Canada Reads


The 14th edition of CBC’s Canada Reads starts this Monday with the debates taking place March 16-19.  Hosted by Wab Kinew, this years focus is the one book to break barriers.  It is about the books that “can change perspectives, challenge stereotypes, and illuminate issues.

This years contenders are:

Ru by Kim Thuy, defended by Cameron Bailey
Intolerable by Kamal al-Solaylee, defended by Kristin Kreuk
The Inconvenient Indian by Thomas King, defended by Craig Kielburger
When Everything Feels Like the Movies by Raziel Reid, defended by Elaine “Lainey” Lui
And the Birds Rained Down by Jocelyne Saucier, defended by Martha Wainwright

(click on the titles for my reviews of the books.)

What an amazing lineup of books.  LGBT issues, immigration, aging, First Nations, Canadian history and contemporary culture, all covered.  These novels were written in different languages and for different age groups, but they are all make up what Canada is about, the good and the bad.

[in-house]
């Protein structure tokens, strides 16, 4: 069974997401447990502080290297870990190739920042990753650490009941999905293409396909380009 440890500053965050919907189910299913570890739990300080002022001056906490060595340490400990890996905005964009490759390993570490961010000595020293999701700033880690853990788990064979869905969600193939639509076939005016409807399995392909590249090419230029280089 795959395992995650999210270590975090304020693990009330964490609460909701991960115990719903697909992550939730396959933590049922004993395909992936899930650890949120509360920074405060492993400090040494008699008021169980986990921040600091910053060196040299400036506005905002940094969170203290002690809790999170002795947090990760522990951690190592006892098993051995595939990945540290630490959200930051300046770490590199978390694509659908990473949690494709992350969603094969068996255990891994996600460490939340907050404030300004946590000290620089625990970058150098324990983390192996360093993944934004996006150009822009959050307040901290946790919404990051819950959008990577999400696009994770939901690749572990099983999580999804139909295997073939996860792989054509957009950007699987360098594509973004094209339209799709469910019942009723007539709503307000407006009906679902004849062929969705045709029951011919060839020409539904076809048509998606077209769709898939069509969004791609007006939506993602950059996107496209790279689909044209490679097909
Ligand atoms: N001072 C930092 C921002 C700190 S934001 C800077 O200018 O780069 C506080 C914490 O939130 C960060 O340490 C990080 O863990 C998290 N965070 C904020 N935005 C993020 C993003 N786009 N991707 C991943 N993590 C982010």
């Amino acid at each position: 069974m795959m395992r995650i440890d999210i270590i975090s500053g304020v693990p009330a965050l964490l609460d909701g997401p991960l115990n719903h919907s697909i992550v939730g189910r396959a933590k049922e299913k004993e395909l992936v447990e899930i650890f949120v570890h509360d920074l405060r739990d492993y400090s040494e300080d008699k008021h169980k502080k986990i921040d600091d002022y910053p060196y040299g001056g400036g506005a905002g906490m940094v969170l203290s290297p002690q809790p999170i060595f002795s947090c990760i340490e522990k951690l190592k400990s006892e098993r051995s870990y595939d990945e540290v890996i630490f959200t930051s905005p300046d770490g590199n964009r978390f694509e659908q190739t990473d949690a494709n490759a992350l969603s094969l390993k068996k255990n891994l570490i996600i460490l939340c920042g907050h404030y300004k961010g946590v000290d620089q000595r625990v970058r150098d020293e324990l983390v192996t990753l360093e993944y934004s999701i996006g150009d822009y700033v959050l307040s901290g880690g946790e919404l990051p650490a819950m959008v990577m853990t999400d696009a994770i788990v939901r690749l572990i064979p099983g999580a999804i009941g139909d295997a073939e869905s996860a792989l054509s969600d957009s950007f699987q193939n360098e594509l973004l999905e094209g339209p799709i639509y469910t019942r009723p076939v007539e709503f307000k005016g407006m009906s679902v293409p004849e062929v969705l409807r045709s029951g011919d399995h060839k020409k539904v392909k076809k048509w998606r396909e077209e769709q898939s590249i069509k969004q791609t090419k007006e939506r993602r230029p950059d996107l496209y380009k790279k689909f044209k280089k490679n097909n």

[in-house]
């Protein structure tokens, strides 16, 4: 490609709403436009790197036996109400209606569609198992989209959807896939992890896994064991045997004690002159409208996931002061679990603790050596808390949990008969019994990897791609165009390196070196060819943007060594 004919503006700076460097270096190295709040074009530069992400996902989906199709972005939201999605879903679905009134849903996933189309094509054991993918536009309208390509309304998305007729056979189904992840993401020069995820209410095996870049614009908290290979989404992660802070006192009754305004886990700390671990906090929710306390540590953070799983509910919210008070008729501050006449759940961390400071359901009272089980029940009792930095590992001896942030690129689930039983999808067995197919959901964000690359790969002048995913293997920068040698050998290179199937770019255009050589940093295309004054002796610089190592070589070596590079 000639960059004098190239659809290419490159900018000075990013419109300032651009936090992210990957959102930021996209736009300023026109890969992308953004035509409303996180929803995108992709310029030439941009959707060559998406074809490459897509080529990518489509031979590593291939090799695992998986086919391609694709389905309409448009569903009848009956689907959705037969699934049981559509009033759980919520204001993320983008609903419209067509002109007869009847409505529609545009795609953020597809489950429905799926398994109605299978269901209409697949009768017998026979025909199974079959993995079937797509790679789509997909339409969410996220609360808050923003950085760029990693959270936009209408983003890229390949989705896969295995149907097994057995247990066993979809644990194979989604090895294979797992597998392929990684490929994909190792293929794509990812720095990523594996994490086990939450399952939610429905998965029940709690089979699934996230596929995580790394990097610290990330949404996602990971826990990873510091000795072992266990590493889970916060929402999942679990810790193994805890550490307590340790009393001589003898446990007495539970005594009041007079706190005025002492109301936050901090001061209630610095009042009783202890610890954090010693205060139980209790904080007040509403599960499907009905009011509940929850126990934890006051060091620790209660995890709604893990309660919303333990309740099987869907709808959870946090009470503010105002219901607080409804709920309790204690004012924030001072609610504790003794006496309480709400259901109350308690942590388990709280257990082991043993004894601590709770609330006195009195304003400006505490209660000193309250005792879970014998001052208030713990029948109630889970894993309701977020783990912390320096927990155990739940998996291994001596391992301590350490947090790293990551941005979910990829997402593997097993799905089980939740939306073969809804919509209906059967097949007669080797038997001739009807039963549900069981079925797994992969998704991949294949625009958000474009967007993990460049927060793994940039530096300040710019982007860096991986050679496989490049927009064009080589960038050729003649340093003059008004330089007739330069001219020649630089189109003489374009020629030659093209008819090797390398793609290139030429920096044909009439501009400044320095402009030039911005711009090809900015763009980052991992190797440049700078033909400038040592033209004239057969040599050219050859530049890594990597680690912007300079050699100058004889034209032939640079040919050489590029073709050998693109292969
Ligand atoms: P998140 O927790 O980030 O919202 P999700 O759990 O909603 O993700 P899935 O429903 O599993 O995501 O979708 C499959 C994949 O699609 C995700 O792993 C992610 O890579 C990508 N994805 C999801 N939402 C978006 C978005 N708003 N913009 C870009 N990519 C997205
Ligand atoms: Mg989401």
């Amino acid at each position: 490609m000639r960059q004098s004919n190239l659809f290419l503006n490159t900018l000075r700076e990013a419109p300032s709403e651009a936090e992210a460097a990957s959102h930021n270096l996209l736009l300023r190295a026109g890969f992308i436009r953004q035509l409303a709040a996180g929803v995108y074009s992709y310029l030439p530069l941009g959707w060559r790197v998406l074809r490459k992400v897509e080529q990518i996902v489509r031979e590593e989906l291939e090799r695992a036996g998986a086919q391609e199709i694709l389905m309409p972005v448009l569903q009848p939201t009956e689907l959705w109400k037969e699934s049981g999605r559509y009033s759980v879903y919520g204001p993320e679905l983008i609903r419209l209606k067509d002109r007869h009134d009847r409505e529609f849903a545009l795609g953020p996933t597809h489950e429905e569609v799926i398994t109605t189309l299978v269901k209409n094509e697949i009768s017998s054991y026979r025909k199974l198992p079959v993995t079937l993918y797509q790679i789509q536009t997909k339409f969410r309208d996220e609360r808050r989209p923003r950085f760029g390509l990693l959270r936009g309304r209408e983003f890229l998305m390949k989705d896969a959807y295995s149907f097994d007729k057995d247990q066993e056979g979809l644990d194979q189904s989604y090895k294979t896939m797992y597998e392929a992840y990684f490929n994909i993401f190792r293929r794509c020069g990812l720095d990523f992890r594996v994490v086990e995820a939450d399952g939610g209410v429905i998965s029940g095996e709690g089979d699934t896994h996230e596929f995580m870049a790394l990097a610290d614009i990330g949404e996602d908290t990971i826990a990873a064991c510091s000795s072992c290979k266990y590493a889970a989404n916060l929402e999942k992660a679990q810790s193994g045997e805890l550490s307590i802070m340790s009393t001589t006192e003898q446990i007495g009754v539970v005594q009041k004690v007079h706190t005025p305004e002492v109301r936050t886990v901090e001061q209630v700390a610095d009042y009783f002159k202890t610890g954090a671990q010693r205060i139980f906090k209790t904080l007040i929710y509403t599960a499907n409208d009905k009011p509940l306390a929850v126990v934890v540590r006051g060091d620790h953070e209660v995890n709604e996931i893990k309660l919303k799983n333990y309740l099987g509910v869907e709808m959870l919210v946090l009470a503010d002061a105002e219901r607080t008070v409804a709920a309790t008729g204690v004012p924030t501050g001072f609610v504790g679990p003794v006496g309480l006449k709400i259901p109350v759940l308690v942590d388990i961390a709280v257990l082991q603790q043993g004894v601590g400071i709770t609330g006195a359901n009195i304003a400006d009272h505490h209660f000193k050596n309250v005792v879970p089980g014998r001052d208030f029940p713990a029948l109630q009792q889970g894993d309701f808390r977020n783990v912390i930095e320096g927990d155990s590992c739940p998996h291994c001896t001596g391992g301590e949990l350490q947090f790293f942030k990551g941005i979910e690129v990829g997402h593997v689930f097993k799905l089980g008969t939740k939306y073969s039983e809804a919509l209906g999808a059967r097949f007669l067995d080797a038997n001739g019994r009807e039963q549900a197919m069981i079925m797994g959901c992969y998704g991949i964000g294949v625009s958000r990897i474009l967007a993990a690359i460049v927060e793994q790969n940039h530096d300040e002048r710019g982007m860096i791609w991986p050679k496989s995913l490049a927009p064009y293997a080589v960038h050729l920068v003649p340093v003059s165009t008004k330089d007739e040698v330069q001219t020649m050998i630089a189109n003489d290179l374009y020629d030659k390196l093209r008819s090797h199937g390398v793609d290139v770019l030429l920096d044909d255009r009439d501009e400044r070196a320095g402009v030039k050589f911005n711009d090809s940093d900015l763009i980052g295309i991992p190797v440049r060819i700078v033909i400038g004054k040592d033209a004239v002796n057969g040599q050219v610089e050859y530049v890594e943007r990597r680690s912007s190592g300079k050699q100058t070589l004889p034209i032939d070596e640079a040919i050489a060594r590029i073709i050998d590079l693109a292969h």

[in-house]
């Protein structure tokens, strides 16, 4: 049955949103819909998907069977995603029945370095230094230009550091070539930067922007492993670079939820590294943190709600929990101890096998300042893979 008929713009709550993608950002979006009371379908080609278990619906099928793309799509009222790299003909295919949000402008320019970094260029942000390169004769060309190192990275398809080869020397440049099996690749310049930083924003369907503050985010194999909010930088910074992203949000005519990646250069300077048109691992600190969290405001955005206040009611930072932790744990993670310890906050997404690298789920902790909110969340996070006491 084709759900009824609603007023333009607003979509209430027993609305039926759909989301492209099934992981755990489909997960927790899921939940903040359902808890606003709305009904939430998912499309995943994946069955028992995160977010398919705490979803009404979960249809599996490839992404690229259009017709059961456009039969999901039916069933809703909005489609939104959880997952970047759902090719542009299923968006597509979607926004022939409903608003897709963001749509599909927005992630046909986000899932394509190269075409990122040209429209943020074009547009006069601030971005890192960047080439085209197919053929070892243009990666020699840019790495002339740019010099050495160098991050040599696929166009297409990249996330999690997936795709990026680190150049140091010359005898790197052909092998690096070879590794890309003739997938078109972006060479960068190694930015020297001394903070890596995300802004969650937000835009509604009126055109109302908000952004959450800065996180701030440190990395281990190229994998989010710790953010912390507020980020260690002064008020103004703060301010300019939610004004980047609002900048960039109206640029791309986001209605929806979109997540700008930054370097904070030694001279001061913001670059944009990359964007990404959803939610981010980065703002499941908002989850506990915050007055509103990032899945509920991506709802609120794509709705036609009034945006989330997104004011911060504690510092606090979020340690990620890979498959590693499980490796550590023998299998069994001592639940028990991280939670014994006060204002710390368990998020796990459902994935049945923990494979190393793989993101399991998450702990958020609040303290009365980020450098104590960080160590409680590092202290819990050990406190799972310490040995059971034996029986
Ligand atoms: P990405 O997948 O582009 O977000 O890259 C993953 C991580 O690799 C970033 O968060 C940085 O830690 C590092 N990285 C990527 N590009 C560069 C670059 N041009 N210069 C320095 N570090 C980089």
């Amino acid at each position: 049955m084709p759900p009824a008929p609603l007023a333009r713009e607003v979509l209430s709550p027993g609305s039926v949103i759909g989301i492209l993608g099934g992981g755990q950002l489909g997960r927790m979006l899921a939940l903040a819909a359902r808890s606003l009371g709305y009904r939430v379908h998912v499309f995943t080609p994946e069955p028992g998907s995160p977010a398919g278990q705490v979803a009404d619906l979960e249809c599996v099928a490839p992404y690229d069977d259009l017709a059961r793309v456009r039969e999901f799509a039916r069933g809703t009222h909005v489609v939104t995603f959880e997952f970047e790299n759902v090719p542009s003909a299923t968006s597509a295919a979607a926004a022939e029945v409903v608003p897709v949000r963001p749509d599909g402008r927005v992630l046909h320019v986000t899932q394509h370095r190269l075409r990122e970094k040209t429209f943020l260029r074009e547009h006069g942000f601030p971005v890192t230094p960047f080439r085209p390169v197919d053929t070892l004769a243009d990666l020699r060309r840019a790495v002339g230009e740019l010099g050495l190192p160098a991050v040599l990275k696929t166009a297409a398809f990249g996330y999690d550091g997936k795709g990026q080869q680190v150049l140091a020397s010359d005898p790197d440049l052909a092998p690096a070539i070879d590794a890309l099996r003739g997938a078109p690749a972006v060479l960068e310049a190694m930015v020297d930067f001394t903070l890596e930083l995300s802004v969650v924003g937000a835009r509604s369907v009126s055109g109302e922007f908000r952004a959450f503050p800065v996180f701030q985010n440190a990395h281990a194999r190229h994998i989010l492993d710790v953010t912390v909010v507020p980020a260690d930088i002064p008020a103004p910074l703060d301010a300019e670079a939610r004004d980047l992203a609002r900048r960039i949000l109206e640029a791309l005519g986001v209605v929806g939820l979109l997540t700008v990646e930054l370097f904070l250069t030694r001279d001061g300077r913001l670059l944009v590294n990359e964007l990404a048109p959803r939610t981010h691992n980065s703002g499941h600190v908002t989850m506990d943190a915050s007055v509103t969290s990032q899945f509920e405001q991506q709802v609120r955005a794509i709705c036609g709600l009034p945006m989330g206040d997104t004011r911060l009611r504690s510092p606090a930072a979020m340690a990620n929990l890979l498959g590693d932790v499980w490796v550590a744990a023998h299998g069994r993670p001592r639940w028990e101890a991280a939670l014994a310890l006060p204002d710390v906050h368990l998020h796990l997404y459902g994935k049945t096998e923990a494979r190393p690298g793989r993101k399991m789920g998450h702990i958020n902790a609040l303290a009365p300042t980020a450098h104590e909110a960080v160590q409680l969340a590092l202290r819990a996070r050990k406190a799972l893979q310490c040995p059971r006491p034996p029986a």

Previous winners of Canada Reads includes:

In the Skin of a Lion by Michael Ondaatje (2002)
A Complicated Kindness by Miriam Toews (2006)
The Book of Negroes by Lawrence Hill (2009)
The Orenda by Joseph Boyden (2014)

My choice for the one book that Canada should read this year?  The Inconvenient Indian. 

What is your choice this year? Have you read all of the books?

Comments

  1. Oh man, I am horrible at keeping up with Canada Reads and other related CanLit events; the only reason I know it's on right now is because I'm following CBC Books on Twitter. This year's line-up looks pretty diverse, though the only title I'm familiar with is Ru. I really should get a move on checking these titles out!

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    Replies
    1. It is very diverse this year and that is such a good thing, it really represents Canada, I think the breaking barriers theme was a good idea.

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